Analysis This is the fourth testing model. We have made a major change which is using the Ibeam structure into our beam. This is because during the previous model, we studied that all the broken parts are on the beam. The bridge starts to collapse due to the strength of the beam. So we decide to use the I-beam which it contains of 6 layers of fettuccines although it will increase the weight of the entire bridge. Clear span = 750mm Total length = 910mm Weight of bridge = 200g Total load withstand = 4.035kg Efficiency = (load)2/weight of bridge = 4.0352/0.2 = 81.24 % Problem identification

For this model at first, we assume that the failure will be fail in structure and it may occur on the middle member which under compression force since fettuccine is poor in compression force. However, it shows that the frame is still intact, just the minor members failed upon craftsmanship and we also find out that I-beam was not so helpful in the whole bridge structure.

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7.0 Final Model Testing 7.1 Design of truss

Figure 7.1.1: Warren truss design

For the final model testing, we decided on using the Warren truss design as it reaches the highest efficiency after several times of model testing. The Warren truss design is one of the common truss designs that is used in most bridges and based on our precedent studies. The truss is modified a little bit to enhance the bridge design in terms of efficiency.

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7.1.1 Amendments of dimension

The distance between each vertical members are always constant at 80mm whereas the base length of the bridge was changed from 80mm to 55mm. The length of the base is increased in order to make sure the vertical member of the last chord rest inside the tables accurately. This is to prevent failure to the horizontal member and also to prevent the vertical member to be hanging without any base support.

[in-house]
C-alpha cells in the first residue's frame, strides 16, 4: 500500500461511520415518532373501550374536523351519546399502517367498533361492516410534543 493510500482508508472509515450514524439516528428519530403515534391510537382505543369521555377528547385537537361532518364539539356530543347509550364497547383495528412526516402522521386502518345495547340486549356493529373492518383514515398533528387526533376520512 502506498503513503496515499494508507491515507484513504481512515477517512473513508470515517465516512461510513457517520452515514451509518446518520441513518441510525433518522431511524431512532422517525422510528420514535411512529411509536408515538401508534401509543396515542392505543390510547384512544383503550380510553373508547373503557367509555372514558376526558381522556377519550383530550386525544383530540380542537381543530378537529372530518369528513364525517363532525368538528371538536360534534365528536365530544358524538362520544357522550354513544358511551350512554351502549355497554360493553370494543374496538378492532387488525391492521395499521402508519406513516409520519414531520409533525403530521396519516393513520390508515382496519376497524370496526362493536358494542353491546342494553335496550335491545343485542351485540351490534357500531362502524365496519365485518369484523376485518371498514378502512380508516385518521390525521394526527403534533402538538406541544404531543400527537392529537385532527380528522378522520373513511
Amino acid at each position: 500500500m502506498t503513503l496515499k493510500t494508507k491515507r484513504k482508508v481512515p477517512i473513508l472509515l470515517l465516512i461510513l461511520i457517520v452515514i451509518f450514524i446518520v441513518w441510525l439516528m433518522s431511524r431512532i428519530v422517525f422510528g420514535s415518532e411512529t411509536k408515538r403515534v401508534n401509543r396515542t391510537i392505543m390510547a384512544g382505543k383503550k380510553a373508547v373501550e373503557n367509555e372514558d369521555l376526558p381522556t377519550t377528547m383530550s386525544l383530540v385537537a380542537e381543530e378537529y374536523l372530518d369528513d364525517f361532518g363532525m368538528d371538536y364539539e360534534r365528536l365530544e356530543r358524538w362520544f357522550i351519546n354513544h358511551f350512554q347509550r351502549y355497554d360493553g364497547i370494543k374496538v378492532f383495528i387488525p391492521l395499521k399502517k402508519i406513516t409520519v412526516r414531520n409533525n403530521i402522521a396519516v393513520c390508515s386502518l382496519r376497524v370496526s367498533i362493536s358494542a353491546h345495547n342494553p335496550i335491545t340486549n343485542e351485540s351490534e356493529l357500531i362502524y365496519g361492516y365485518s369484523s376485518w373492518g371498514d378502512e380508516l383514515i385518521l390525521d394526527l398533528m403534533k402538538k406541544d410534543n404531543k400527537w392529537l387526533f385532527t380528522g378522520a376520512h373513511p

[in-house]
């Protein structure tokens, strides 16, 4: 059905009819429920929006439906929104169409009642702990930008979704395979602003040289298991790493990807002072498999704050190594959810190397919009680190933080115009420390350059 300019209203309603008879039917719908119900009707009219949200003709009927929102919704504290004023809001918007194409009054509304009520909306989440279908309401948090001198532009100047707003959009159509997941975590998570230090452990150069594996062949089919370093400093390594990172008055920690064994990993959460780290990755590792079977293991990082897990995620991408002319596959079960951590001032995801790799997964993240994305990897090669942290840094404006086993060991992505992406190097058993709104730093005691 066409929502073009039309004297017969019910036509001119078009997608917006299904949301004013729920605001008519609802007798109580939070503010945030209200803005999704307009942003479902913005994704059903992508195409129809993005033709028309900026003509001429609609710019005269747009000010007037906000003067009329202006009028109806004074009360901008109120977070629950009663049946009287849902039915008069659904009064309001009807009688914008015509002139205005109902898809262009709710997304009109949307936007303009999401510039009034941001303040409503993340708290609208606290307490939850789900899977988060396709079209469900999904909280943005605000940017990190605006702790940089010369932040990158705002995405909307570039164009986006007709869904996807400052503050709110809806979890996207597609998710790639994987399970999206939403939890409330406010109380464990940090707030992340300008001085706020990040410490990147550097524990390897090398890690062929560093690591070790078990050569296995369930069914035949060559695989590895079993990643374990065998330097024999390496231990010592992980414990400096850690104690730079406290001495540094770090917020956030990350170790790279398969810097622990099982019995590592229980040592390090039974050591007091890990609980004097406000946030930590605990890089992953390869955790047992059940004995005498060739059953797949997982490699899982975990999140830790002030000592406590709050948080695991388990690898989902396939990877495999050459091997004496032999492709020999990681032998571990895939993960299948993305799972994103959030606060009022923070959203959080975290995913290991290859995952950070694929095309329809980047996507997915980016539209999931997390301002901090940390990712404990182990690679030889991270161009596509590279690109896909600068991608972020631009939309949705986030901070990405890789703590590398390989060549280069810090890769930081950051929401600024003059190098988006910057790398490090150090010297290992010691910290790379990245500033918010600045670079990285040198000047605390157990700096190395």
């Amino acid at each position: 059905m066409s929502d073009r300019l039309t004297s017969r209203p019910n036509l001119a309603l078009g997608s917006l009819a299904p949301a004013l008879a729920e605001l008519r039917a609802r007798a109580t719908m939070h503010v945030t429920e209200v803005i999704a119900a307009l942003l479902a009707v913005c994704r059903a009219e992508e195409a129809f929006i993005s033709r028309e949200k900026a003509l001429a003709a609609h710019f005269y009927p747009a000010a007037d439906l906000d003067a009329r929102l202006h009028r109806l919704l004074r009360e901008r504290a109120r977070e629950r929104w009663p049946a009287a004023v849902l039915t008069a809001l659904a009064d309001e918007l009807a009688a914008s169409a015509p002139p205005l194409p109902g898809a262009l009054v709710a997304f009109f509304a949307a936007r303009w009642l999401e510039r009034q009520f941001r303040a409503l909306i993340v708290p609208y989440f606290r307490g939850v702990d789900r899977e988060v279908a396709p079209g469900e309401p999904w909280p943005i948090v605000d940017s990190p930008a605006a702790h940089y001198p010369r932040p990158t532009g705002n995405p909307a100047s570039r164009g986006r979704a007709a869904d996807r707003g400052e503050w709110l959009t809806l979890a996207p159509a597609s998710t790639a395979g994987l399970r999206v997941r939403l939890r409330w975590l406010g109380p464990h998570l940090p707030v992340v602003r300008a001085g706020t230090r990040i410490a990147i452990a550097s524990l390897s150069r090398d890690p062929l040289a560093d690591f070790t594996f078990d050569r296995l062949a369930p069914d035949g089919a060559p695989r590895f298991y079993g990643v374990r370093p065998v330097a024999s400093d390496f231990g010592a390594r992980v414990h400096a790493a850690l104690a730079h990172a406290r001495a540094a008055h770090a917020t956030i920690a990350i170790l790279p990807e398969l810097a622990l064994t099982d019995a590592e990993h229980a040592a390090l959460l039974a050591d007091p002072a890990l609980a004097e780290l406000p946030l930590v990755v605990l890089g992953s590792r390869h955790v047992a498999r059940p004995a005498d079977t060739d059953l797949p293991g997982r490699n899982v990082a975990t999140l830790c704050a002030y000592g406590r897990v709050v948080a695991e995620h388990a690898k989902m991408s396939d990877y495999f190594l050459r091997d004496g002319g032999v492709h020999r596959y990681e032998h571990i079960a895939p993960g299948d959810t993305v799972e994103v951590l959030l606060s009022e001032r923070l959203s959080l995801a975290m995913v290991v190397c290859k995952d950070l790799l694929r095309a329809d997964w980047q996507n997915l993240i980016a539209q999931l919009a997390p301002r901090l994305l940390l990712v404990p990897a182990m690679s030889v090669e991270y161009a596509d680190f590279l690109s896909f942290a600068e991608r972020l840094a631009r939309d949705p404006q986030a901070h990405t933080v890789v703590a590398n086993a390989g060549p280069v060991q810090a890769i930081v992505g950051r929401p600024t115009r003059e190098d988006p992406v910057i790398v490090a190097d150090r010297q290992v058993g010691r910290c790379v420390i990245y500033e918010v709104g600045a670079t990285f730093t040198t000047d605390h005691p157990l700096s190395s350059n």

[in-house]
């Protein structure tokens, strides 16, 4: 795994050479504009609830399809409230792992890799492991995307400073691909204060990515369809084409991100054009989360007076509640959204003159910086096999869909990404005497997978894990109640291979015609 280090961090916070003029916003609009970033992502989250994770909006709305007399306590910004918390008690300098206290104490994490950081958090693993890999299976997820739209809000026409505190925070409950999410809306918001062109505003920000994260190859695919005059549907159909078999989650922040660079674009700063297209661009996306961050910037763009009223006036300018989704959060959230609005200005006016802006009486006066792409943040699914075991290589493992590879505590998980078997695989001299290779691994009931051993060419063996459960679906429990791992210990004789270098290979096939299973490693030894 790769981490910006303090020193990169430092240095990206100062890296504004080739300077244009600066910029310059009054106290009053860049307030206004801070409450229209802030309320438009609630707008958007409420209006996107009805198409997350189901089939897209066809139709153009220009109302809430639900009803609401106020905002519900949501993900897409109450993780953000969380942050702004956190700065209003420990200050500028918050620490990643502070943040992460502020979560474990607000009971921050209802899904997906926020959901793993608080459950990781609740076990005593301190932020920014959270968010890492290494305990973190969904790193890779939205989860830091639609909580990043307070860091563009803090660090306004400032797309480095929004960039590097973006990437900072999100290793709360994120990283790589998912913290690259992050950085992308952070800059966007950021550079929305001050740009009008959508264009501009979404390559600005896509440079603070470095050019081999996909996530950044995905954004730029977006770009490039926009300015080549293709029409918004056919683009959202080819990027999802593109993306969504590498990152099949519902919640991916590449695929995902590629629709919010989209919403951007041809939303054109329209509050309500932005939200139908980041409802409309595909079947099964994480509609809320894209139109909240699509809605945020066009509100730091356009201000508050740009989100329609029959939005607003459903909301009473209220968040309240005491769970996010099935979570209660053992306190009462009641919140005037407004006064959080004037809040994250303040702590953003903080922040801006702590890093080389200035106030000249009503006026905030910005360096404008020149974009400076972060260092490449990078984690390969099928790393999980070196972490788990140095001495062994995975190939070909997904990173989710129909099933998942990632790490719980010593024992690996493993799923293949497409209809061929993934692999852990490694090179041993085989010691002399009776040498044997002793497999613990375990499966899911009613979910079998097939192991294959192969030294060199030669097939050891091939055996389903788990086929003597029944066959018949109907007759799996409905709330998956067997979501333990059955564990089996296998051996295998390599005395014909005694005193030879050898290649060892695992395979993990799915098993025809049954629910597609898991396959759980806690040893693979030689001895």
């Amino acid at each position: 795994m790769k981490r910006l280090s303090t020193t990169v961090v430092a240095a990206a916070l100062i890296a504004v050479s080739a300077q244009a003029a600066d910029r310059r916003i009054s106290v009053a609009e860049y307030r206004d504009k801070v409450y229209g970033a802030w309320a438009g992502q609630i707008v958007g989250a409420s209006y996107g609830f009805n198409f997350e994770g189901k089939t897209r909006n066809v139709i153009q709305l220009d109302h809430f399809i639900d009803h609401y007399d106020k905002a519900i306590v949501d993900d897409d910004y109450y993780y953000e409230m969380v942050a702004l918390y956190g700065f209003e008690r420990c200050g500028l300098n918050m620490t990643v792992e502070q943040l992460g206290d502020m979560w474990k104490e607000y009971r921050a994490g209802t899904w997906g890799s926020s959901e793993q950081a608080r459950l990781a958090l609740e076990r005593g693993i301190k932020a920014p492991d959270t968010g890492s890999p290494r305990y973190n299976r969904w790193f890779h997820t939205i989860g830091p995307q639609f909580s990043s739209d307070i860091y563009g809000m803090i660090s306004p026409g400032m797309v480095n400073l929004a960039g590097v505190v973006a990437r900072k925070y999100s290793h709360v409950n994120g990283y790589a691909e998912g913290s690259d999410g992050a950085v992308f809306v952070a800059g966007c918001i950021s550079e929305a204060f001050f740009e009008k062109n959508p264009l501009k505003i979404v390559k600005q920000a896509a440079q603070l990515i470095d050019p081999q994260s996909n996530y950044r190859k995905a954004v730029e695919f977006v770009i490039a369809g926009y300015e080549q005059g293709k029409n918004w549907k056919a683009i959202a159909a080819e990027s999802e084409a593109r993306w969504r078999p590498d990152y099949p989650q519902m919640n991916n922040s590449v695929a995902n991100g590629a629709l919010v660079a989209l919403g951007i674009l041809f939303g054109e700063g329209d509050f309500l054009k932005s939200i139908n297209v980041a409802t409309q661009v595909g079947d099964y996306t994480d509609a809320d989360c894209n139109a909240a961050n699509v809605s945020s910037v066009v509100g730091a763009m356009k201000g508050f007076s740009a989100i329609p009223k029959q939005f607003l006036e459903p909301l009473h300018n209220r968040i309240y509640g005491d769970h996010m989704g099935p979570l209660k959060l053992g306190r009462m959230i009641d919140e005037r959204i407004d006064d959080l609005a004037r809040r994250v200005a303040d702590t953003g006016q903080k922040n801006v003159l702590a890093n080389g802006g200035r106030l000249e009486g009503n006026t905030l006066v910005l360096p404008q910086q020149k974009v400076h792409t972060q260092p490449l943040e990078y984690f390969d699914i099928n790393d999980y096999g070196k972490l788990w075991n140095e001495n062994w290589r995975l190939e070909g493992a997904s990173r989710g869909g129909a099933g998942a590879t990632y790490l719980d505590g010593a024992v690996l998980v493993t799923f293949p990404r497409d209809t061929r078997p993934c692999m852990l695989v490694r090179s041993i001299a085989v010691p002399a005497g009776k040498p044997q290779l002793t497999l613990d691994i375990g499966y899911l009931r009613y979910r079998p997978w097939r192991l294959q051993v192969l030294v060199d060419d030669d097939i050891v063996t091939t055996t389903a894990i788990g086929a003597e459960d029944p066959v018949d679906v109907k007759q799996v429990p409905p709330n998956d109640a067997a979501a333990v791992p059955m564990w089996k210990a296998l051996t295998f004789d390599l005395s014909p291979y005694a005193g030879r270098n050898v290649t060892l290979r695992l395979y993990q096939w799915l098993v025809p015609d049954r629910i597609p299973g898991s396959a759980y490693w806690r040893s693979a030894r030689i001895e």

Figure 7.1.2: Model testing version of Fettuccine Bridge. The last vertical member is not resting at the edge of the table.

Figure 7.1.3: Final model version of Fettuccine Bridge. The last vertical member is resting at the edge of the table.

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7.1.2 Making of the final model

The bottom and was sticked together in place first. The fettuccine is cut and stick according to the dimension and each of the horizontal components are 4 layers in total.

After constructing the horizontal components, the vertical members are erected to connect the top chord and bottom chord. These vertical members act as vertical posts for the fettuccine bridge to resist tensile strength that was created by point load.

The third step is to add the diagonal members at gaps in between the vertical. The horizontal members functioned as bracing to truss which is able to resist shear force.

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The next step is to connect the remaining members into place so that the bridge will be stabilized. After constructing all the members, the model was left to dry for 2-3hours before the final testing.

Lastly, the steps are repeated to create the other facing of the bridge. Both vertical facing is connected using a series of members of 80mm in length. The members are connected to the bottom chords and top chords of both frames. The distance of each member is 80mm.

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Figure 7.1.4: The fettuccine are all cut according to the length of the drawings.

Figure 7.1.5: The diagonal members are connected to the vertical members.

Figure 7.1.6: The two facing of the bridge are connected using a series of members.

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7.2 Jointing Methods 1. Beam